After dinner we watched "The Day After" and "On The Beach" before we all crashed out in the LCC. Then we made our way homewards Sunday morning.

    It was fascinating exploring all the way to the bottom of the silo (well, to the water, anyway), and it was great meeting everyone. This was a blast (no pun intended).

    And as before, thanks again to Alex for being such a gracious host, and to Questor for arranging this!

    --mark
    #1
  2. swingset

    swingset Got the knack.

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    Very cool!!
    #2
  3. 79SouthJim

    79SouthJim Been here awhile

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    First of all, those photos put a chill up my spine. Kind of frightening.

    Secondly, barbequing sausages in the place? You guys may be my new heros.:thumbup
    #3
  4. djekler

    djekler n00b

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    thanks, nice report, nice pics.

    What will become this silo?
    Whay bying a place like this?
    Is there a little radioactivity?
    #4
  5. KHVol

    KHVol Long timer

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    Wow..right out of H.G. Wells.....
    #5
  6. Junkyard

    Junkyard Been here awhile

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    Awesome pics Mark. So nice to meet everyone and hang out
    underground. Glad you liked the salsa. On to the silo......
    The sensations you experience being totally
    isolated in a floating room so far underground are really strange.
    It was a great experience and loads of fun with this group of people.
    Certainly doesn't hurt that our host is a fabulous person who made
    the visit a great time. The extent of the work and the quality of it
    was very impressive. The wiring on the control panels and the beefy-ness
    of the welded steel parts was top notch. I can see why this was such a
    boom time for American industry. I am soo glad I got this chance and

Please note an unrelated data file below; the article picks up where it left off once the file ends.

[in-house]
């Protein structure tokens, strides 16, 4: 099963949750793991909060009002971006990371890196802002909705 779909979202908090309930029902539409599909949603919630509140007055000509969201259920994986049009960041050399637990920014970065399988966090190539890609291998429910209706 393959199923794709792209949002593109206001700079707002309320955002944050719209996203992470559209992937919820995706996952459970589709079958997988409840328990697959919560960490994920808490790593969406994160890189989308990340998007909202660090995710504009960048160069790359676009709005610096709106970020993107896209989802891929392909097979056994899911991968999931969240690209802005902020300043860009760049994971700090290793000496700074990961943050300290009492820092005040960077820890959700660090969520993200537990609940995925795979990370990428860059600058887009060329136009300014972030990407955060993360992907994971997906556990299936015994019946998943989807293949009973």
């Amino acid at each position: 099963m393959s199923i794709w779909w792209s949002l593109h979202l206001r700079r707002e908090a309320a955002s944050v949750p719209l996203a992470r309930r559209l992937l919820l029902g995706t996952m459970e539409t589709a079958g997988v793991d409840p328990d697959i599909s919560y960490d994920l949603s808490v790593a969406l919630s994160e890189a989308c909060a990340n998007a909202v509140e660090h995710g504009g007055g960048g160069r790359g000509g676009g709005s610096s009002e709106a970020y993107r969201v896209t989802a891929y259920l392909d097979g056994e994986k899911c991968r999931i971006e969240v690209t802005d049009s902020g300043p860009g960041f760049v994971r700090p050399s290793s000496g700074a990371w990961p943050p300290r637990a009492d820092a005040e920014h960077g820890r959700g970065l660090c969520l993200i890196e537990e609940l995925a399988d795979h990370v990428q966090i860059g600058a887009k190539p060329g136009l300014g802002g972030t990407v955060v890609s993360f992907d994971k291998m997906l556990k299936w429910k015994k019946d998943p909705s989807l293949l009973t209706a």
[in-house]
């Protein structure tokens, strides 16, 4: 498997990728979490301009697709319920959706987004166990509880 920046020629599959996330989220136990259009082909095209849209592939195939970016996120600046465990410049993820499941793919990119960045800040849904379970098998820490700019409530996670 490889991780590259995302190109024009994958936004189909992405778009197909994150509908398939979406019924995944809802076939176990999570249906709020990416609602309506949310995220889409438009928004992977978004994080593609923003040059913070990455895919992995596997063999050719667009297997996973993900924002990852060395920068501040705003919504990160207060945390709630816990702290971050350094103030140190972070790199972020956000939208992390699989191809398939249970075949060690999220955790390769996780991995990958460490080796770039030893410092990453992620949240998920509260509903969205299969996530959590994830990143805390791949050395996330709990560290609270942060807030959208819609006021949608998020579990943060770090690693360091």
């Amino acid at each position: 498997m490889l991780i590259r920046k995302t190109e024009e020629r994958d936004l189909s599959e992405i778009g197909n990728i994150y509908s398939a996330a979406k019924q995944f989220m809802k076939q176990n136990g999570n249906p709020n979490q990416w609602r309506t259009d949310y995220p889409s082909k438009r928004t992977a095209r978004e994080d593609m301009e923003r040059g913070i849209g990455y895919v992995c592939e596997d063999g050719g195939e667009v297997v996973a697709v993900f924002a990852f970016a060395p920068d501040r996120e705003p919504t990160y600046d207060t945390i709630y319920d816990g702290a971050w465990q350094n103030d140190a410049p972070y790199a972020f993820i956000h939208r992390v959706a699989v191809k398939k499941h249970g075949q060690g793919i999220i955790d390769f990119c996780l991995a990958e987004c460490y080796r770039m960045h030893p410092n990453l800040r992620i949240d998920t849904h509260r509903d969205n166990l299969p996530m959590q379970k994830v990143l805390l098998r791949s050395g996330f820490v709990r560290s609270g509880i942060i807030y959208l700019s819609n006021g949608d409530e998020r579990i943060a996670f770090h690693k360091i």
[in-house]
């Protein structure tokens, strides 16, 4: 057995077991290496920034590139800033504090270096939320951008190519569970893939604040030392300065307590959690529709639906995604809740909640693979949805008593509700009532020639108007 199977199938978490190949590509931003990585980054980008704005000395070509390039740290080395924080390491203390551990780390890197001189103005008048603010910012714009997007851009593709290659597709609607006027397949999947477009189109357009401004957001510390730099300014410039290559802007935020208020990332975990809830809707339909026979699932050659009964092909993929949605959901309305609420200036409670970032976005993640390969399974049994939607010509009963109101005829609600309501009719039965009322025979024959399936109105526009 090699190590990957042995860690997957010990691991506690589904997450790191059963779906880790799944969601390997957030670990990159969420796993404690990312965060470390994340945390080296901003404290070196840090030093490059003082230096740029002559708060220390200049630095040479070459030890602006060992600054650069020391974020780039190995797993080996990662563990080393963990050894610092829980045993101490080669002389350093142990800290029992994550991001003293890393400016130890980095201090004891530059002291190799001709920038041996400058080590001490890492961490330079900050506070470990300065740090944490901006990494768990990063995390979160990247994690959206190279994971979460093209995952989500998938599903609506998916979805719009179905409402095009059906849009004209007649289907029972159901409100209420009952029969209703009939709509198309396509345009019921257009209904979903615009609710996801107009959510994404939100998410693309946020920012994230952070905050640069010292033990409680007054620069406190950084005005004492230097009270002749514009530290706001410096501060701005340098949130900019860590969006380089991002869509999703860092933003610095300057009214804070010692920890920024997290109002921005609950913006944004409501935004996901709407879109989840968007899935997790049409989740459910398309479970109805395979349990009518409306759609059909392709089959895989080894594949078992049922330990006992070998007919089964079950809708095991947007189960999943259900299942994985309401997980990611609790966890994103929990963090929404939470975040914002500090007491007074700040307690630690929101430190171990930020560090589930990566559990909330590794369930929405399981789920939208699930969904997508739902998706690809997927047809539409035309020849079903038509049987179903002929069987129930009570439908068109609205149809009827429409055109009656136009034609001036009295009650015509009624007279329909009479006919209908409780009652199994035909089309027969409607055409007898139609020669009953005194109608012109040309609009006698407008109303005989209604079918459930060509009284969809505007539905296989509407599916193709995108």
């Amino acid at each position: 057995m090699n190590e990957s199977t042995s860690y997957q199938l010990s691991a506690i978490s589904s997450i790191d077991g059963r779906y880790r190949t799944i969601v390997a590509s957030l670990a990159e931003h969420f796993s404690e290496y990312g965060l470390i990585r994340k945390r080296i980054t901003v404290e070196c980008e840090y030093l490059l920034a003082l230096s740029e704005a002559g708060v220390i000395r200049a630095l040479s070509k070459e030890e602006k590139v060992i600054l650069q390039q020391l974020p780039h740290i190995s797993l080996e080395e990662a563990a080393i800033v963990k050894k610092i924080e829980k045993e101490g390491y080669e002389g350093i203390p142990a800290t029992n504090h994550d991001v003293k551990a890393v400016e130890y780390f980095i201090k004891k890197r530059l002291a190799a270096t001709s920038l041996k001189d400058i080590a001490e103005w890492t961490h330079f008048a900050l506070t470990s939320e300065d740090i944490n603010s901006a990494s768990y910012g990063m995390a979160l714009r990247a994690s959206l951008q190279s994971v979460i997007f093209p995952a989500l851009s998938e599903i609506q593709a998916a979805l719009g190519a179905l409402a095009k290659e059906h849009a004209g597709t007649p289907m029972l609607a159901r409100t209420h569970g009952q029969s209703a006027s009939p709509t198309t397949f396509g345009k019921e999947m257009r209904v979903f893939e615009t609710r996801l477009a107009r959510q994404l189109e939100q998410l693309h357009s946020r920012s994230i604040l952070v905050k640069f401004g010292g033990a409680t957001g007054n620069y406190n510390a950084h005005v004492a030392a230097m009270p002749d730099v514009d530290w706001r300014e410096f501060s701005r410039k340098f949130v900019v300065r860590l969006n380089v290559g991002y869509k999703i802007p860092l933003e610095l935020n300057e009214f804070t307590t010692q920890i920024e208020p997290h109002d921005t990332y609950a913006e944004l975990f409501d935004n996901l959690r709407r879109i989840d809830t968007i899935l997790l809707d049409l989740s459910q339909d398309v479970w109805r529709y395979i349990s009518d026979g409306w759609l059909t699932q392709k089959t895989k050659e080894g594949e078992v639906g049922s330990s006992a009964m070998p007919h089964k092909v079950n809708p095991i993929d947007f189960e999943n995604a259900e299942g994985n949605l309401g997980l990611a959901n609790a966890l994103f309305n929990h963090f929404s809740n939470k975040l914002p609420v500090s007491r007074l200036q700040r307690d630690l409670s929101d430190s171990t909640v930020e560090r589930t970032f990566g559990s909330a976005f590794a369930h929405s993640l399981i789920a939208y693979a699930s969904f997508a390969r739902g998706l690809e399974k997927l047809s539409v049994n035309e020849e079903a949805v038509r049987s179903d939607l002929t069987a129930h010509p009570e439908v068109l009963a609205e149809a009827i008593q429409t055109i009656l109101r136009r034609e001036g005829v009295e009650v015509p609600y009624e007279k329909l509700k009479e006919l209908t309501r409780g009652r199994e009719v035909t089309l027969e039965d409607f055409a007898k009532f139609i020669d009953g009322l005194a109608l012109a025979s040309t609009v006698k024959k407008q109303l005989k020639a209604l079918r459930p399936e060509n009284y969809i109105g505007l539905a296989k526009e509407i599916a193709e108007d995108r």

will be back to visit Alex when he returns from Austraila.
    Great to hang with everyone.
    Happy Monday
    Junkyard
    :clap
    #6
    Scott_PDX likes this.
  7. Damir

    Damir AKA Pudla

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    :bow :bow


    Very cool! :thumb
    #7
  8. Colemanfu

    Colemanfu King of all manfu

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    That place is so cool - I could look at those pix all day. I bet it was a blast to explore. Looks like water at the bottom?
    #8
  9. Yossarian™

    Yossarian™ Deputy Cultural Attaché

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    Back in my college days, there were a few of us who used to go exploring abandoned silos in SE Nebraska. I think they were all Titan II silos, but am not sure. It was pretty spooky.

    Every now and then a silo rehab takes place, where someone turns it into an underground abode. That'd be sweet, especially if it had a large underground garage attached.
    #9
  10. Stretch67

    Stretch67 Mad Scientist

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    About eleven years ago I visited the Titan silo museum in Green Valley, Arizona, just south of Tucson. Most of it has been restored to its active-duty appearance and guided tours are just a few bucks.

    http://www.titanmissilemuseum.org/

    Way cool.
    #10
  11. Questor

    Questor More Undestructable

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    Nice photgraphs Markbtv. :thumb

    I'll add mine when I get to a 'real' computer.
    What began as a random bizare idea last year; turned into a great experience, and a wicked party with great folks. :clap

    Unless I suffer some kind of severe head trauma, I'll never forget it. :jump
    Q~
    #11
  12. markbvt

    markbvt Long timer

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    Yes -- when Alex bought the silo in the mid-'90s, it was flooded up to Level 2 (you can see the rust-colored water line on the wall). He's pumped most of the water out, but there will always be some in the bottom -- groundwater flows in at an impressive rate. On the lower levels you can see streams of it running down the silo walls.

    I couldn't agree more. This really was a lot of fun. I can't wait to see everyone else's pics -- I confess that I concentrated on photographing the place more than the events, so I'm looking forward to seeing some social pics.

    I also have to bring this up once again because it can't be said often enough: thanks many times over to Alex, who was a truly gracious host. He not only allowed us into his home, he fed us extremely well (filet mignon in a missile silo -- I bet no one ever ate so well there when it was operational!), and he even put up with my snoring!

    --mark
    #12
  13. BikePilot

    BikePilot Long timer

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    Cool report:clap
    #13
  14. MZcountryboy

    MZcountryboy Long timer

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    Definitely the top of the list for "craziest place to spend the night"